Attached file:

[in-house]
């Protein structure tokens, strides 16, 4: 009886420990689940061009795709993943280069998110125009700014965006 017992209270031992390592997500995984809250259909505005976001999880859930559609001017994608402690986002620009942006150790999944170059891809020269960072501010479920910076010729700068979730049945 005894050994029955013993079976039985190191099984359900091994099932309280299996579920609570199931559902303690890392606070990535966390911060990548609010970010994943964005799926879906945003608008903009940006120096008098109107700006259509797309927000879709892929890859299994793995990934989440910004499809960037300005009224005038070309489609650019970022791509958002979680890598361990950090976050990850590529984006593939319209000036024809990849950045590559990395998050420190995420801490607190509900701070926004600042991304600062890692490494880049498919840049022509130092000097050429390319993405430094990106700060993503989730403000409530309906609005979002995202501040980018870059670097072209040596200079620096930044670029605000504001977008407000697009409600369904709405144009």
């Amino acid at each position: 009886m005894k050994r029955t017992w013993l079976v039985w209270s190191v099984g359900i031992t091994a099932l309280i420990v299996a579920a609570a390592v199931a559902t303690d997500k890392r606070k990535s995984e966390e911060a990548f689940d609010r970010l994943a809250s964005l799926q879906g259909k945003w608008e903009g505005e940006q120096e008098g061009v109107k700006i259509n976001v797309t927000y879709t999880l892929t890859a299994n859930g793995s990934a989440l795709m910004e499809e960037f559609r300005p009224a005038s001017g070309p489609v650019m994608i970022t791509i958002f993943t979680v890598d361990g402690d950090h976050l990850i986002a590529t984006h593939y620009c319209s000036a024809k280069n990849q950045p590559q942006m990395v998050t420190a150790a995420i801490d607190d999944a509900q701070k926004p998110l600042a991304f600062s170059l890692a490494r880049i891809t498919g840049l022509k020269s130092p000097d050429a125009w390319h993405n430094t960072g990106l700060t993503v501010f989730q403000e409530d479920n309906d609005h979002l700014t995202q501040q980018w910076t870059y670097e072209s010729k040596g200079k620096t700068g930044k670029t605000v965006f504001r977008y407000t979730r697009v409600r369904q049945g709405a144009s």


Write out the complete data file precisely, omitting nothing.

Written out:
[in-house]
């Protein structure tokens, strides 16, 4: 009886420990689940061009795709993943280069998110125009700014965006 017992209270031992390592997500995984809250259909505005976001999880859930559609001017994608402690986002620009942006150790999944170059891809020269960072501010479920910076010729700068979730049945 005894050994029955013993079976039985190191099984359900091994099932309280299996579920609570199931559902303690890392606070990535966390911060990548609010970010994943964005799926879906945003608008903009940006120096008098109107700006259509797309927000879709892929890859299994793995990934989440910004499809960037300005009224005038070309489609650019970022791509958002979680890598361990950090976050990850590529984006593939319209000036024809990849950045590559990395998050420190995420801490607190509900701070926004600042991304600062890692490494880049498919840049022509130092000097050429390319993405430094990106700060993503989730403000409530309906609005979002995202501040980018870059670097072209040596200079620096930044670029605000504001977008407000697009409600369904709405144009």
């Amino acid at each position: 009886m005894k050994r029955t017992w013993l079976v039985w209270s190191v099984g359900i031992t091994a099932l309280i420990v299996a579920a609570a390592v199931a559902t303690d997500k890392r606070k990535s995984e966390e911060a990548f689940d609010r970010l994943a809250s964005l799926q879906g259909k945003w608008e903009g505005e940006q120096e008098g061009v109107k700006i259509n976001v797309t927000y879709t999880l892929t890859a299994n859930g793995s990934a989440l795709m910004e499809e960037f559609r300005p009224a005038s001017g070309p489609v650019m994608i970022t791509i958002f993943t979680v890598d361990g402690d950090h976050l990850i986002a590529t984006h593939y620009c319209s000036a024809k280069n990849q950045p590559q942006m990395v998050t420190a150790a995420i801490d607190d999944a509900q701070k926004p998110l600042a991304f600062s170059l890692a490494r880049i891809t498919g840049l022509k020269s130092p000097d050429a125009w390319h993405n430094t960072g990106l700060t993503v501010f989730q403000e409530d479920n309906d609005h979002l700014t995202q501040q980018w910076t870059y670097e072209s010729k040596g200079k620096t700068g930044k670029t605000v965006f504001r977008y407000t979730r697009v409600r369904q049945g709405a144009s």